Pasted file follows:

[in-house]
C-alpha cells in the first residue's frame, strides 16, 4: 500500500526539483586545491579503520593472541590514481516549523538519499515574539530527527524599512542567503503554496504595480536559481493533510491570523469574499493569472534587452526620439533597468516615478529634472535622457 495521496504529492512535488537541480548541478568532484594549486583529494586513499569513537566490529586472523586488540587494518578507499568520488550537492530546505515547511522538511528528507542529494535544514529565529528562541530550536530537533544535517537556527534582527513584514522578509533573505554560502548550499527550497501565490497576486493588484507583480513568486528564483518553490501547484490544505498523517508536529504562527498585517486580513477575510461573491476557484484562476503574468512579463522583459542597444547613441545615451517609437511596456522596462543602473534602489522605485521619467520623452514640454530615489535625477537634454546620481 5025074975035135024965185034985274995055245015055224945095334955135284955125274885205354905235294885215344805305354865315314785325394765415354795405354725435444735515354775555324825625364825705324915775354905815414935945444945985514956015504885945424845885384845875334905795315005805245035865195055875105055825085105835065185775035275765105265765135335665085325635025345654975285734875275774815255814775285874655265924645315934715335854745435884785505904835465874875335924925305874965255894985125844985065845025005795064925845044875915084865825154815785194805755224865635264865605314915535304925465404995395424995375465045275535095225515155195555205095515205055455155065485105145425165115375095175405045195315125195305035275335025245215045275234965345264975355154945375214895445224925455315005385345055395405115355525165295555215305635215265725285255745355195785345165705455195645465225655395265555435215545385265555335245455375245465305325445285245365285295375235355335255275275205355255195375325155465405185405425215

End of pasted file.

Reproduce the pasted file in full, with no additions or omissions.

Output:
[in-house]
C-alpha cells in the first residue's frame, strides 16, 4: 500500500526539483586545491579503520593472541590514481516549523538519499515574539530527527524599512542567503503554496504595480536559481493533510491570523469574499493569472534587452526620439533597468516615478529634472535622457 495521496504529492512535488537541480548541478568532484594549486583529494586513499569513537566490529586472523586488540587494518578507499568520488550537492530546505515547511522538511528528507542529494535544514529565529528562541530550536530537533544535517537556527534582527513584514522578509533573505554560502548550499527550497501565490497576486493588484507583480513568486528564483518553490501547484490544505498523517508536529504562527498585517486580513477575510461573491476557484484562476503574468512579463522583459542597444547613441545615451517609437511596456522596462543602473534602489522605485521619467520623452514640454530615489535625477537634454546620481 5025074975035135024965185034985274995055245015055224945095334955135284955125274885205354905235294885215344805305354865315314785325394765415354795405354725435444735515354775555324825625364825705324915775354905815414935945444945985514956015504885945424845885384845875334905795315005805245035865195055875105055825085105835065185775035275765105265765135335665085325635025345654975285734875275774815255814775285874655265924645315934715335854745435884785505904835465874875335924925305874965255894985125844985065845025005795064925845044875915084865825154815785194805755224865635264865605314915535304925465404995395424995375465045275535095225515155195555205095515205055455155065485105145425165115375095175405045195315125195305035275335025245215045275234965345264975355154945375214895445224925455315005385345055395405115355525165295555215305635215265725285255745355195785345165705455195645465225655395265555435215545385265555335245455375245465305325445285245365285295375235355335255275275205355255195375325155465405185405425215